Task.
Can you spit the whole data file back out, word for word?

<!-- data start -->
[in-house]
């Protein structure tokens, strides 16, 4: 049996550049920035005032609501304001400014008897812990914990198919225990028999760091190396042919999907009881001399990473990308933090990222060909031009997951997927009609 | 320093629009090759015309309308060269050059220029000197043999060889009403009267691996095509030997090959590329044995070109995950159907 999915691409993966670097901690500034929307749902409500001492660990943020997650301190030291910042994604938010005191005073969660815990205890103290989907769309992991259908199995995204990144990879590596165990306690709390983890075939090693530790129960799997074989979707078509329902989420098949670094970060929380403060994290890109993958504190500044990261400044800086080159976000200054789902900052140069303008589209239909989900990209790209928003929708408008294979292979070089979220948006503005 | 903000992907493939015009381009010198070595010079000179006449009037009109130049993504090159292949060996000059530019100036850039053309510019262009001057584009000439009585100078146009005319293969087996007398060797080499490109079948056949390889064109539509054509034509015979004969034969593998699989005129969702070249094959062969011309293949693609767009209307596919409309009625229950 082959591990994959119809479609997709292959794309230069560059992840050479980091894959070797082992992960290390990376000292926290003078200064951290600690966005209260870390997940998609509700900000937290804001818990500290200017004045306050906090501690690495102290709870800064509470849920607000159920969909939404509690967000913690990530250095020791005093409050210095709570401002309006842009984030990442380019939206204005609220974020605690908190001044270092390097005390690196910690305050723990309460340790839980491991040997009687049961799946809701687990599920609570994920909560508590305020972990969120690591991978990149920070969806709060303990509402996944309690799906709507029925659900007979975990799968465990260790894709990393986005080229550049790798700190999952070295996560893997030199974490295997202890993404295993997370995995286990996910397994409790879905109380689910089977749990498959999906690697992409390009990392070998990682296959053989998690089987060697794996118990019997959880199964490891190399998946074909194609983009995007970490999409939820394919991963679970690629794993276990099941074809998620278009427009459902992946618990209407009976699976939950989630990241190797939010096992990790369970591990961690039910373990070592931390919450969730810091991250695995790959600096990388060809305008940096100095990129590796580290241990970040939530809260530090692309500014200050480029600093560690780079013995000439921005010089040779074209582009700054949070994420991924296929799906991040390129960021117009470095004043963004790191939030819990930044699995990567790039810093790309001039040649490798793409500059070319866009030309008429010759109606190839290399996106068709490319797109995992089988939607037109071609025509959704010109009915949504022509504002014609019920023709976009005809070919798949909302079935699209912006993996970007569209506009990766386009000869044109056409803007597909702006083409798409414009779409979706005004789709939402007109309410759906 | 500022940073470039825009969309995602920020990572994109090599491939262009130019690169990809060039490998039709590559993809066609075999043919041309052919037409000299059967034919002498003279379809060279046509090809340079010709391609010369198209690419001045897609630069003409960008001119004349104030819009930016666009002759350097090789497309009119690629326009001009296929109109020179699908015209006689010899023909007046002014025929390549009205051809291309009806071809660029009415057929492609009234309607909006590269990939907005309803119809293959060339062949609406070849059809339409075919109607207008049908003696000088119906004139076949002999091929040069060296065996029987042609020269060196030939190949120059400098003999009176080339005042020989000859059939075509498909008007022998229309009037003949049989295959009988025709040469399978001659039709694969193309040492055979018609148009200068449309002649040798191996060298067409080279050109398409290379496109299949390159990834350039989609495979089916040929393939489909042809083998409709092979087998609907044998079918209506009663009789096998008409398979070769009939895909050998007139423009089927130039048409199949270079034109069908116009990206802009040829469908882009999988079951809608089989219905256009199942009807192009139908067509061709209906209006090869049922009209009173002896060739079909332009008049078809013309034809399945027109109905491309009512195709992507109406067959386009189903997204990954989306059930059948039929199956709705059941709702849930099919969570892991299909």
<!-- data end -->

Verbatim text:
[in-house]
């Protein structure tokens, strides 16, 4: 049996550049920035005032609501304001400014008897812990914990198919225990028999760091190396042919999907009881001399990473990308933090990222060909031009997951997927009609 | 320093629009090759015309309308060269050059220029000197043999060889009403009267691996095509030997090959590329044995070109995950159907 999915691409993966670097901690500034929307749902409500001492660990943020997650301190030291910042994604938010005191005073969660815990205890103290989907769309992991259908199995995204990144990879590596165990306690709390983890075939090693530790129960799997074989979707078509329902989420098949670094970060929380403060994290890109993958504190500044990261400044800086080159976000200054789902900052140069303008589209239909989900990209790209928003929708408008294979292979070089979220948006503005 | 903000992907493939015009381009010198070595010079000179006449009037009109130049993504090159292949060996000059530019100036850039053309510019262009001057584009000439009585100078146009005319293969087996007398060797080499490109079948056949390889064109539509054509034509015979004969034969593998699989005129969702070249094959062969011309293949693609767009209307596919409309009625229950 082959591990994959119809479609997709292959794309230069560059992840050479980091894959070797082992992960290390990376000292926290003078200064951290600690966005209260870390997940998609509700900000937290804001818990500290200017004045306050906090501690690495102290709870800064509470849920607000159920969909939404509690967000913690990530250095020791005093409050210095709570401002309006842009984030990442380019939206204005609220974020605690908190001044270092390097005390690196910690305050723990309460340790839980491991040997009687049961799946809701687990599920609570994920909560508590305020972990969120690591991978990149920070969806709060303990509402996944309690799906709507029925659900007979975990799968465990260790894709990393986005080229550049790798700190999952070295996560893997030199974490295997202890993404295993997370995995286990996910397994409790879905109380689910089977749990498959999906690697992409390009990392070998990682296959053989998690089987060697794996118990019997959880199964490891190399998946074909194609983009995007970490999409939820394919991963679970690629794993276990099941074809998620278009427009459902992946618990209407009976699976939950989630990241190797939010096992990790369970591990961690039910373990070592931390919450969730810091991250695995790959600096990388060809305008940096100095990129590796580290241990970040939530809260530090692309500014200050480029600093560690780079013995000439921005010089040779074209582009700054949070994420991924296929799906991040390129960021117009470095004043963004790191939030819990930044699995990567790039810093790309001039040649490798793409500059070319866009030309008429010759109606190839290399996106068709490319797109995992089988939607037109071609025509959704010109009915949504022509504002014609019920023709976009005809070919798949909302079935699209912006993996970007569209506009990766386009000869044109056409803007597909702006083409798409414009779409979706005004789709939402007109309410759906 | 500022940073470039825009969309995602920020990572994109090599491939262009130019690169990809060039490998039709590559993809066609075999043919041309052919037409000299059967034919002498003279379809060279046509090809340079010709391609010369198209690419001045897609630069003409960008001119004349104030819009930016666009002759350097090789497309009119690629326009001009296929109109020179699908015209006689010899023909007046002014025929390549009205051809291309009806071809660029009415057929492609009234309607909006590269990939907005309803119809293959060339062949609406070849059809339409075919109607207008049908003696000088119906004139076949002999091929040069060296065996029987042609020269060196030939190949120059400098003999009176080339005042020989000859059939075509498909008007022998229309009037003949049989295959009988025709040469399978001659039709694969193309040492055979018609148009200068449309002649040798191996060298067409080279050109398409290379496109299949390159990834350039989609495979089916040929393939489909042809083998409709092979087998609907044998079918209506009663009789096998008409398979070769009939895909050998007139423009089927130039048409199949270079034109069908116009990206802009040829469908882009999988079951809608089989219905256009199942009807192009139908067509061709209906209006090869049922009209009173002896060739079909332009008049078809013309034809399945027109109905491309009512195709992507109406067959386009189903997204990954989306059930059948039929199956709705059941709702849930099919969570892991299909």